Florida Bicycle Helmet Use Laws
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Florida Bicycle Helmet Use Laws

Background
The National Highway Traffic Safety Administration supports the enactment of bicycle helmet use laws. Bicycle helmets offer bicyclists the best protection from head injuries resulting from bicycle crashes, and bicycle helmet laws have proved effective in increasing bicycle helmet use.

Key Facts

  • More than 51,000 bicyclists have died in traffic crashes in the United States since 1932, the first year that bicycle fatality estimates were recorded.
  • In 2006, 773 bicyclists were killed and an additional 44,000 were injured in traffic crashes. Children 14 and younger accounted for 98 of those fatalities (13%), making this one of the most frequent causes of injury related death for young children.
  • In 2006, of those cyclists killed, 13 percent were 15 to 24 years old; 12 percent were 25 to 34 years old; 36 percent were 35 to 54 years old; and 25 percent were 55 and older.
  • In 2006, the average age of bicyclists killed in motor vehicle crashes was 41, and the average age of those injured was 30.
  • In 2006, 88 percent of bicyclists killed and 82 percent of those injured were males. In 2005, an estimated 494,712 of all bicycle-related injuries were treated in U.S. hospital emergency rooms. Approximately 53 percent of these were under the age of 15.
  • In 2006, 25 percent of injured bicyclists were 15 to 24 years old; 12 percent were between the ages of 25 and 34; 23 percent were between the ages of 35 and 54; and 13 percent were 55 and older.
  • Bicycle helmets are 85- to 88-percent effective in mitigating head and brain injuries, making the use of helmets the single most effective way to reduce head injuries and fatalities resulting from bicycle crashes.
  • Despite the fact that nearly 70 percent of all fatal bicycle crashes involve head injuries, only about 20 to 25 percent of all bicyclists wear bicycle helmets.n Universal bicycle helmet use by children 4 to 15 would prevent 39,000 to 45,000 head injuries, and 18,000 to 55,000 scalp and face injuries annually.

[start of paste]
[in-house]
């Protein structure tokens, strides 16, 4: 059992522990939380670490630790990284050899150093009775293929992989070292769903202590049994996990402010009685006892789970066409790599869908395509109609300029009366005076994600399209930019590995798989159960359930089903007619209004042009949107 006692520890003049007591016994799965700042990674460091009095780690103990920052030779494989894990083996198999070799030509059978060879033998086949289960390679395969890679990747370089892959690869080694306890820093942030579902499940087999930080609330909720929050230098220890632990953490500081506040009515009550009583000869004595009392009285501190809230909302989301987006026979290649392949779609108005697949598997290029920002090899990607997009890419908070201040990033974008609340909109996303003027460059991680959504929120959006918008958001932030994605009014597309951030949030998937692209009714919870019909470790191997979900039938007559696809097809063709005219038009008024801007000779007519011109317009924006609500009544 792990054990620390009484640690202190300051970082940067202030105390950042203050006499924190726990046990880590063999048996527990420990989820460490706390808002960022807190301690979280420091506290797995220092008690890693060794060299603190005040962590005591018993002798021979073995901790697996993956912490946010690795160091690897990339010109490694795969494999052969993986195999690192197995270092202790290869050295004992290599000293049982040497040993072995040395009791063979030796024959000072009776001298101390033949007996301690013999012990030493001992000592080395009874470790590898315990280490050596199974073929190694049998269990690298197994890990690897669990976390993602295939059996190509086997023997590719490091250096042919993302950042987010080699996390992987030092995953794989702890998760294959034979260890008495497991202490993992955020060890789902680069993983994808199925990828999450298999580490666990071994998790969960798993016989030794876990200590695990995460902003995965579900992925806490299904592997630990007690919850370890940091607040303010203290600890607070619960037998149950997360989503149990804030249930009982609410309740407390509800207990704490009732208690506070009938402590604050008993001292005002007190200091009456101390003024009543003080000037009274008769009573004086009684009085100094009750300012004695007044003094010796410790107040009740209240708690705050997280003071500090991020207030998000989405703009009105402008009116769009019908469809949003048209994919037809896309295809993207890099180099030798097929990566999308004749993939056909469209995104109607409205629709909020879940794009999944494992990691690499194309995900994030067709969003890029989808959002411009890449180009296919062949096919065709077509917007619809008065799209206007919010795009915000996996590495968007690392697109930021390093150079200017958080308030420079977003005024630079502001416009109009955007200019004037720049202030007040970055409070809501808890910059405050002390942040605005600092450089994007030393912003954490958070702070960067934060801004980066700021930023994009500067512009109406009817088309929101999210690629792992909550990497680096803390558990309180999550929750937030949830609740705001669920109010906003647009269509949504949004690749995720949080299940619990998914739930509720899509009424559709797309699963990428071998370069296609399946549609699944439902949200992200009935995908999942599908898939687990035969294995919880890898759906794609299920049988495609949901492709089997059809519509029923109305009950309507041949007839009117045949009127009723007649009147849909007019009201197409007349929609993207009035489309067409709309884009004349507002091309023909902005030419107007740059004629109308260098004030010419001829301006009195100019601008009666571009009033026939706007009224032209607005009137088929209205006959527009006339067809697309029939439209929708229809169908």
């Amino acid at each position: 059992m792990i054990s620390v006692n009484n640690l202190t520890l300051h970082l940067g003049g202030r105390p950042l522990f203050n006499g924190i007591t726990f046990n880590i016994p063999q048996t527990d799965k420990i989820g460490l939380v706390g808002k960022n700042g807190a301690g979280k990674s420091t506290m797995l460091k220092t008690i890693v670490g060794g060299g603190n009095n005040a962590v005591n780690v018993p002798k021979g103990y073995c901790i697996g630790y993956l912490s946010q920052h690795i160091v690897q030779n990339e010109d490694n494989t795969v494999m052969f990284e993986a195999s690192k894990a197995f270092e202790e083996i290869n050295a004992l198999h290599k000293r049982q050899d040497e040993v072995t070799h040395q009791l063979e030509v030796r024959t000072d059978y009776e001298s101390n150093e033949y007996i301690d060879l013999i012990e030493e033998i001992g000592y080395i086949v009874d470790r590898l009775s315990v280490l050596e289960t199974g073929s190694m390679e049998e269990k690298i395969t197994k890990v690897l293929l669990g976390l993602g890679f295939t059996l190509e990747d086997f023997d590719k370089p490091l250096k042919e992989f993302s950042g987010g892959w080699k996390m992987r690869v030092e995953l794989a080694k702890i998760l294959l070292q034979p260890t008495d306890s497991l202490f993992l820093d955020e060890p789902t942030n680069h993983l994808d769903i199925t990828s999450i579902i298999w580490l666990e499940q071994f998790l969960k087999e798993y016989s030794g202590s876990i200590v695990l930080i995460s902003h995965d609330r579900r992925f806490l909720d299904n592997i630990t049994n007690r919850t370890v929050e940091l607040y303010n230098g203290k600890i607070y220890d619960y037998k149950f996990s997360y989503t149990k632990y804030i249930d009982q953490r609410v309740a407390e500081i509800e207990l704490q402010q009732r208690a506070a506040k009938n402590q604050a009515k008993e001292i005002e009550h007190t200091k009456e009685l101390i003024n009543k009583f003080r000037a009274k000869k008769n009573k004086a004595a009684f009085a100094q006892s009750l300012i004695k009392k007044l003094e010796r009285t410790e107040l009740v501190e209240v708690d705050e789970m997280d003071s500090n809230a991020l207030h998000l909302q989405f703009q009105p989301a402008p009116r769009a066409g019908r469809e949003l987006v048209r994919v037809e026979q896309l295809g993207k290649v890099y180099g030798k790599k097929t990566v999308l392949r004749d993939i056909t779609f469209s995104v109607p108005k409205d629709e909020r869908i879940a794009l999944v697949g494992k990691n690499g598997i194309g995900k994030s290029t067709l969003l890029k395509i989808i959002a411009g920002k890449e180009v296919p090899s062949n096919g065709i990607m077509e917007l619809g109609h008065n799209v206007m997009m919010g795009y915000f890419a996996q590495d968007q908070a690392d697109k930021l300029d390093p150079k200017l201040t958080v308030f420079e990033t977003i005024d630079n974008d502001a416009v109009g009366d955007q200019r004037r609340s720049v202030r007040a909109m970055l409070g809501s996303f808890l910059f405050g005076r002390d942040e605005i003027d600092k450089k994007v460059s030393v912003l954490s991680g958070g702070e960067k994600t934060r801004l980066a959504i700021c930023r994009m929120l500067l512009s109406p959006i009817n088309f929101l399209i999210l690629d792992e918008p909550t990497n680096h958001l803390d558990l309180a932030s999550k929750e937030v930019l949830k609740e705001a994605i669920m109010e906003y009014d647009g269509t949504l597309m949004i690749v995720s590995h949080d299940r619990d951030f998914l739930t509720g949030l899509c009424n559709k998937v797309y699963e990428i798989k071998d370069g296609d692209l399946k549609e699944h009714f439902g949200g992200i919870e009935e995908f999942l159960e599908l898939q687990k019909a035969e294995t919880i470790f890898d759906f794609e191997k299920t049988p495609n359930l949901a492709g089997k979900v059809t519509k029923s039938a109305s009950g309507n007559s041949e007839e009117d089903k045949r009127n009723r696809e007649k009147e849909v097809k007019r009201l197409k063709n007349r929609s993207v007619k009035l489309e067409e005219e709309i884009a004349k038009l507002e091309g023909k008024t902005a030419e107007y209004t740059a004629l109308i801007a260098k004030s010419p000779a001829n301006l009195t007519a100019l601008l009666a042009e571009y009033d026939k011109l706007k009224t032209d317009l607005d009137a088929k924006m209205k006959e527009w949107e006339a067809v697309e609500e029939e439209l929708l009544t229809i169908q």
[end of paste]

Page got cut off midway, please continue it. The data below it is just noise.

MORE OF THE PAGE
• As with seat belts, child safety seats, and motorcycle helmets, enacting laws requiring the use of bicycle helmets, along with education and high-visibility enforcement, is likely to be the most promising way to increase bicycle helmet use.

Legislative Status

  • The first bicycle helmet law was passed in California in 1986 and became effective in 1987. This law was amended in 1994 to cover everyone under 18.
  • To date, 21 States, the District of Columbia, and at least 149 municipal localities have enacted age specific bicycle helmet laws. Most of these laws cover bicyclists under 16.
  • Fourteen States have no State or local helmet laws at all (Arkansas, Colorado, Idaho, Indiana, Iowa, Minnesota, Mississippi, Nebraska, North Dakota, South Dakota, South Carolina, Utah, Vermont, and Wyoming).
  • of 1994 (Public Law 103-267), required the Consumer Product Safety Commission (CPSC) to develop a mandatory bicycle helmet standard.
  • On March 10, 1998, the CPSC published a final rule establishing 16 CFR Part 1203, Safety Standard for Bicycle Helmets, which applies to bicycle helmets manufactured after March 10, 1999. The interim mandatory standard that went into effect on March 17, 1995, continues to apply to helmets manufactured between March 17, 1995, and March 10, 1999. The standard mandates several performance requirements including:
    • Impact protection in a crash: The standard establishes a performance test to ensure that helmets adequately protect the head in a collision or a fall;
    • Children’s helmets and head coverage: The standard specifies an increased area of head coverage for children age 1 to 5;
    • Chinstrap strength: The standard establishes a performance test to measure chinstrap strength to prevent breakage or excessive elongation of the strap during a crash;
    • Helmet Stability: The standard specifies a test procedure and requirement for a helmet rolling off a head during a collision or fall; and
    • Peripheral Vision: The standard requires that a helmet allow a field of vision of 105 degrees to both the left and right of straight ahead.In addition, helmets meeting the standard must have labels indicating that they comply with CPSC requirements.

Cost Savings

  • The estimated annual cost of bicycle related injuries and deaths (for all ages) is $8 billion.
  • Bicycle related head injuries are expensive because these injuries can endure and may require treatment for a lifetime.
  • Every dollar spent on bicycle helmets saves society $30 in indirect medical costs and other costs.

Information provided by The National Highway Traffic Safety Administration, please visit www.NHTSA.gov for more information.